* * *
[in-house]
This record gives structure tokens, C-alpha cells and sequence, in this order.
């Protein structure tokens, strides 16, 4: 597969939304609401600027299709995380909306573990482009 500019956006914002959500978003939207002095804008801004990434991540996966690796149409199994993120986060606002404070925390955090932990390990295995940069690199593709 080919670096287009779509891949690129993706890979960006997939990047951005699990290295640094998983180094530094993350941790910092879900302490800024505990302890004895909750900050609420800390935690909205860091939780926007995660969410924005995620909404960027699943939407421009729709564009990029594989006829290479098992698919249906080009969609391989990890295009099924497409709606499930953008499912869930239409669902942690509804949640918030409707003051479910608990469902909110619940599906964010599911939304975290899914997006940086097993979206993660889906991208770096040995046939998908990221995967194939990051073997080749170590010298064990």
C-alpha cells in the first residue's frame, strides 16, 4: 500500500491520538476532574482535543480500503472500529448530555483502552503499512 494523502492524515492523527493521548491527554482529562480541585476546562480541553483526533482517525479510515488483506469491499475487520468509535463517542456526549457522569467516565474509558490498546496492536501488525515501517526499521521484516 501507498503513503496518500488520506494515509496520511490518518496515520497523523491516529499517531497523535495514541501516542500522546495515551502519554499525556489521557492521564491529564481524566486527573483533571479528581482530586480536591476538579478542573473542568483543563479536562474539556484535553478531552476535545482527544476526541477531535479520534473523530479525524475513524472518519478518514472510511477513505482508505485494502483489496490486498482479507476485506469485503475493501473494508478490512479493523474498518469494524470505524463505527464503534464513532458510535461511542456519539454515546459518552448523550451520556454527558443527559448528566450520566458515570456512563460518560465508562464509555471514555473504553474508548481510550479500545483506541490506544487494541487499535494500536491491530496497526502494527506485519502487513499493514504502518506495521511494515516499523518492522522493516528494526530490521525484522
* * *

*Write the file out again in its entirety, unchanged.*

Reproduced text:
[in-house]
This record gives structure tokens, C-alpha cells and sequence, in this order.
């Protein structure tokens, strides 16, 4: 597969939304609401600027299709995380909306573990482009 500019956006914002959500978003939207002095804008801004990434991540996966690796149409199994993120986060606002404070925390955090932990390990295995940069690199593709 080919670096287009779509891949690129993706890979960006997939990047951005699990290295640094998983180094530094993350941790910092879900302490800024505990302890004895909750900050609420800390935690909205860091939780926007995660969410924005995620909404960027699943939407421009729709564009990029594989006829290479098992698919249906080009969609391989990890295009099924497409709606499930953008499912869930239409669902942690509804949640918030409707003051479910608990469902909110619940599906964010599911939304975290899914997006940086097993979206993660889906991208770096040995046939998908990221995967194939990051073997080749170590010298064990």
C-alpha cells in the first residue's frame, strides 16, 4: 500500500491520538476532574482535543480500503472500529448530555483502552503499512 494523502492524515492523527493521548491527554482529562480541585476546562480541553483526533482517525479510515488483506469491499475487520468509535463517542456526549457522569467516565474509558490498546496492536501488525515501517526499521521484516 501507498503513503496518500488520506494515509496520511490518518496515520497523523491516529499517531497523535495514541501516542500522546495515551502519554499525556489521557492521564491529564481524566486527573483533571479528581482530586480536591476538579478542573473542568483543563479536562474539556484535553478531552476535545482527544476526541477531535479520534473523530479525524475513524472518519478518514472510511477513505482508505485494502483489496490486498482479507476485506469485503475493501473494508478490512479493523474498518469494524470505524463505527464503534464513532458510535461511542456519539454515546459518552448523550451520556454527558443527559448528566450520566458515570456512563460518560465508562464509555471514555473504553474508548481510550479500545483506541490506544487494541487499535494500536491491530496497526502494527506485519502487513499493514504502518506495521511494515516499523518492522522493516528494526530490521525484522